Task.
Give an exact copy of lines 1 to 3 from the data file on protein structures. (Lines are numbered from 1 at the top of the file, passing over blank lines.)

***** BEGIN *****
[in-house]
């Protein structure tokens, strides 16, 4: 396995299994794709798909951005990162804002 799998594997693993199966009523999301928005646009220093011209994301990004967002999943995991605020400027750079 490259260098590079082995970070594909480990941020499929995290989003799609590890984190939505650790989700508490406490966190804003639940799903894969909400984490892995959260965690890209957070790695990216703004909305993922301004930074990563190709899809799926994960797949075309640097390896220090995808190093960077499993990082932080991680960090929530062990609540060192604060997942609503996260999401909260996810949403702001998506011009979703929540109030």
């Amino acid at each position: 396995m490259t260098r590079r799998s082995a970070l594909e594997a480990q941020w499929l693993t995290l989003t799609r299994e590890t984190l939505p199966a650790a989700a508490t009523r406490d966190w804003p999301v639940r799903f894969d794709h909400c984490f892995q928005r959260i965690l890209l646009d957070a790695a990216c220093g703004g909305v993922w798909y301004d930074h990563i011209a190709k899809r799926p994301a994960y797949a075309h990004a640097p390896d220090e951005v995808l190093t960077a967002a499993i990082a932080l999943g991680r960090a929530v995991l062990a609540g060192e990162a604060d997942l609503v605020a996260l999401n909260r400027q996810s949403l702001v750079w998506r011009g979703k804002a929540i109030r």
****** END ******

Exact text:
[in-house]
């Protein structure tokens, strides 16, 4: 396995299994794709798909951005990162804002 799998594997693993199966009523999301928005646009220093011209994301990004967002999943995991605020400027750079 490259260098590079082995970070594909480990941020499929995290989003799609590890984190939505650790989700508490406490966190804003639940799903894969909400984490892995959260965690890209957070790695990216703004909305993922301004930074990563190709899809799926994960797949075309640097390896220090995808190093960077499993990082932080991680960090929530062990609540060192604060997942609503996260999401909260996810949403702001998506011009979703929540109030």
């Amino acid at each position: 396995m490259t260098r590079r799998s082995a970070l594909e594997a480990q941020w499929l693993t995290l989003t799609r299994e590890t984190l939505p199966a650790a989700a508490t009523r406490d966190w804003p999301v639940r799903f894969d794709h909400c984490f892995q928005r959260i965690l890209l646009d957070a790695a990216c220093g703004g909305v993922w798909y301004d930074h990563i011209a190709k899809r799926p994301a994960y797949a075309h990004a640097p390896d220090e951005v995808l190093t960077a967002a499993i990082a932080l999943g991680r960090a929530v995991l062990a609540g060192e990162a604060d997942l609503v605020a996260l999401n909260r400027q996810s949403l702001v750079w998506r011009g979703k804002a929540i109030r």